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Is the Wylie Deal Creating Unhealthy Expectations?

I’ve spent a lot of time ruminating about the business of publishing, on the blog, with other people, and in my own head.   I love books, obviously, and I’ve been a reader my entire life.

I don’t want publishing to die. I have very good friends who are in the industry, who write books, and who, like me, are readers.   We would all suffer greatly at the death of publishing.   But we are in a transformational time for publishing and this process of change will bring about pain and loss.

I don’t mean to be melodramatic but it’s true.   Traditional publishing has been based on an advance paying system whereby publishers pay authors some amount of money in advance of publication. Because the publisher is taking nearly all of the risk, the publisher takes nearly all of the profit.   The only true way for an author to receive a raise for her work was to get a higher advance because the royalty rate was generally unchanged.   The ideal is that each new book brings a higher advance.

The issue of royalties and digital books came to a head with the Wylie book deal announced a couple of weeks ago.   No less than four CEOs of the major publishing houses have given comments on the deal. Random House made legal threats. John Sargent of Macmillan was roused today to state it will vigorously protect its rights and that of its authors against – Amazon? Wylie? Only Penguin CEO was sanguinebecause apparently backlist titles represent only a small fraction of income at Penguin.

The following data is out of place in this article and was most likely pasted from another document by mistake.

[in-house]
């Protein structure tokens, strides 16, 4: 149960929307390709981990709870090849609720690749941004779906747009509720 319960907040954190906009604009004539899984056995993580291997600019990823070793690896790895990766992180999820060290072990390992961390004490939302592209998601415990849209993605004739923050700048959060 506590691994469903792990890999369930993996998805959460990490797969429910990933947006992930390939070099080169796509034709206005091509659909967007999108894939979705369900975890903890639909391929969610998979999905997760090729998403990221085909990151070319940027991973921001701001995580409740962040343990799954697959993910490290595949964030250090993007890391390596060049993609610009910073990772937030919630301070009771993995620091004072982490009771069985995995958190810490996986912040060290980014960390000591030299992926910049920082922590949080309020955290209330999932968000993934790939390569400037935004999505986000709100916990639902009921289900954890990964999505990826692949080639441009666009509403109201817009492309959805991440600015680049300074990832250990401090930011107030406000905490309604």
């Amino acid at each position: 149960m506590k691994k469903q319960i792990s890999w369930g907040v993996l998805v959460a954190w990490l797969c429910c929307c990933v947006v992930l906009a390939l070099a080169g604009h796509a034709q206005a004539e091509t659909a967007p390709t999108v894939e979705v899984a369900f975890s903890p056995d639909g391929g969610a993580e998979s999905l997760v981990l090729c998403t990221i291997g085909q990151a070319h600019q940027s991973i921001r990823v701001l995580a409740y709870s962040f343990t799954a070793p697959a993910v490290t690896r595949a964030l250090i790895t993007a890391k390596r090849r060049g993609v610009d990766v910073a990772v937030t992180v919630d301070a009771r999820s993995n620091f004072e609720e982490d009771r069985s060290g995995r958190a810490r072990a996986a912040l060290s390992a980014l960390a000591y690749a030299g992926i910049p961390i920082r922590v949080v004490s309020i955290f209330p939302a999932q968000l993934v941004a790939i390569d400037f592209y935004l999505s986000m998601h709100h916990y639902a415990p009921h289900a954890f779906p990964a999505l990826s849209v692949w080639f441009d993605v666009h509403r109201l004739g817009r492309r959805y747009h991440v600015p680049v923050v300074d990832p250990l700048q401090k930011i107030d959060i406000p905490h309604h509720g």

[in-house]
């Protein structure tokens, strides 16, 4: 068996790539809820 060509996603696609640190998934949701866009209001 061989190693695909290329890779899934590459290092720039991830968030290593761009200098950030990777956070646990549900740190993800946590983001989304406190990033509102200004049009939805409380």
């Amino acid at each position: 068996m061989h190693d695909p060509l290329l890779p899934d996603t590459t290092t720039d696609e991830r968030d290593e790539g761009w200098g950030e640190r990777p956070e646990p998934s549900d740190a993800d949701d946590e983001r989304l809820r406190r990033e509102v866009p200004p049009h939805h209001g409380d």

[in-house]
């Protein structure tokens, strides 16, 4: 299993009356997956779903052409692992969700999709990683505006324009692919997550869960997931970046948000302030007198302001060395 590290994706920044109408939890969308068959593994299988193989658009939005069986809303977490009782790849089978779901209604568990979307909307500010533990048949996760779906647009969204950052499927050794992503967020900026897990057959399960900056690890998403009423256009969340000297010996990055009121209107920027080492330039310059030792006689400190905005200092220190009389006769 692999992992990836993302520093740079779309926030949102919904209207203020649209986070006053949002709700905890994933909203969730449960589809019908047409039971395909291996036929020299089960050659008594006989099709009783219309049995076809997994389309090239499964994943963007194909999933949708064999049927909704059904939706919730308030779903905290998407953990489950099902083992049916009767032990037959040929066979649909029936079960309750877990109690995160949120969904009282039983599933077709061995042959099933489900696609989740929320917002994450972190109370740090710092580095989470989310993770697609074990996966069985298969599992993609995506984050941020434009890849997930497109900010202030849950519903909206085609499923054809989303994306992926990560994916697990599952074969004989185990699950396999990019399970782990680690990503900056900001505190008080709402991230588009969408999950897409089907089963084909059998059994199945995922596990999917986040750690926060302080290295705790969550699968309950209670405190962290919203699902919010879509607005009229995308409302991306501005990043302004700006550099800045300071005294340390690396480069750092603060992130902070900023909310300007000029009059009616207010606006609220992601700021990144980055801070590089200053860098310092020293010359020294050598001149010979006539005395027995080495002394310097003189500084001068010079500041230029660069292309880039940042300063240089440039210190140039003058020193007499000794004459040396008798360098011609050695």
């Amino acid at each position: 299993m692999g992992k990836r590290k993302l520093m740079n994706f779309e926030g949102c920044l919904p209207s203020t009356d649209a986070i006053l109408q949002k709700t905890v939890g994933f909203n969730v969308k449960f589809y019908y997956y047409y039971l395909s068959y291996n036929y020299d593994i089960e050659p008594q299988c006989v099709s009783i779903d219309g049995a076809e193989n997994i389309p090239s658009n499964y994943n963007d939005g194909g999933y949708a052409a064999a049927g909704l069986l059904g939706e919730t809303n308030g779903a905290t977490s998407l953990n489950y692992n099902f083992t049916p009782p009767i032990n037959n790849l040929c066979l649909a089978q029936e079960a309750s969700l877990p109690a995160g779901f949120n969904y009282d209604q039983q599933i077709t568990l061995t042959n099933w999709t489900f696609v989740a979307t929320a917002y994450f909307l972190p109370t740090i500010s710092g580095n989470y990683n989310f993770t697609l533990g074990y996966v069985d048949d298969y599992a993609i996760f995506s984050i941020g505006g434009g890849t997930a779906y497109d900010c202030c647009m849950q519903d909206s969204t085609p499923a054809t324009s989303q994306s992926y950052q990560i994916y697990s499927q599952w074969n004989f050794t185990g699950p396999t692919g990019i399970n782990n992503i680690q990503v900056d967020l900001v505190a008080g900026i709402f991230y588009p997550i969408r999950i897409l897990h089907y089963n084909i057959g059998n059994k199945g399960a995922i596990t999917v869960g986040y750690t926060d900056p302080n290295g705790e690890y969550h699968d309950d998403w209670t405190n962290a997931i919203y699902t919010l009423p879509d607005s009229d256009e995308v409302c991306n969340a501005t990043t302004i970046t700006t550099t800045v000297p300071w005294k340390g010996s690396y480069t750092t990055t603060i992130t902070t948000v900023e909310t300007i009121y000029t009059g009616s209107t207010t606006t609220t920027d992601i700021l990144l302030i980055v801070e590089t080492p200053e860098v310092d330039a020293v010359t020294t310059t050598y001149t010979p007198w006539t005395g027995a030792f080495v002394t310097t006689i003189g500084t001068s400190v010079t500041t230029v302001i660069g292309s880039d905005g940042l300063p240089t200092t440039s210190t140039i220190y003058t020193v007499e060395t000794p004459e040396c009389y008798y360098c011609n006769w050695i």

Since the 80s, there has been some clause in publishing contracts covering digital texts. In 1994 and onward, this type of language was standard.   It’s the contracts that predate the 80s that are up for grabs and worth money. They are worth money because the content has already been edited. These authors have had some audience at one point. Every penny, for each side, is nearly pure profit. For the publisher, they’ve already paid an advance and either earned that advance back or written it off. For the author, they’ve been paid once (an advance) with possible royalties, and for ebook rights reverted, no amount of that needs to be sent back to the publisher to cover an unpaid advance. Each sale represents money in the author’s pocket.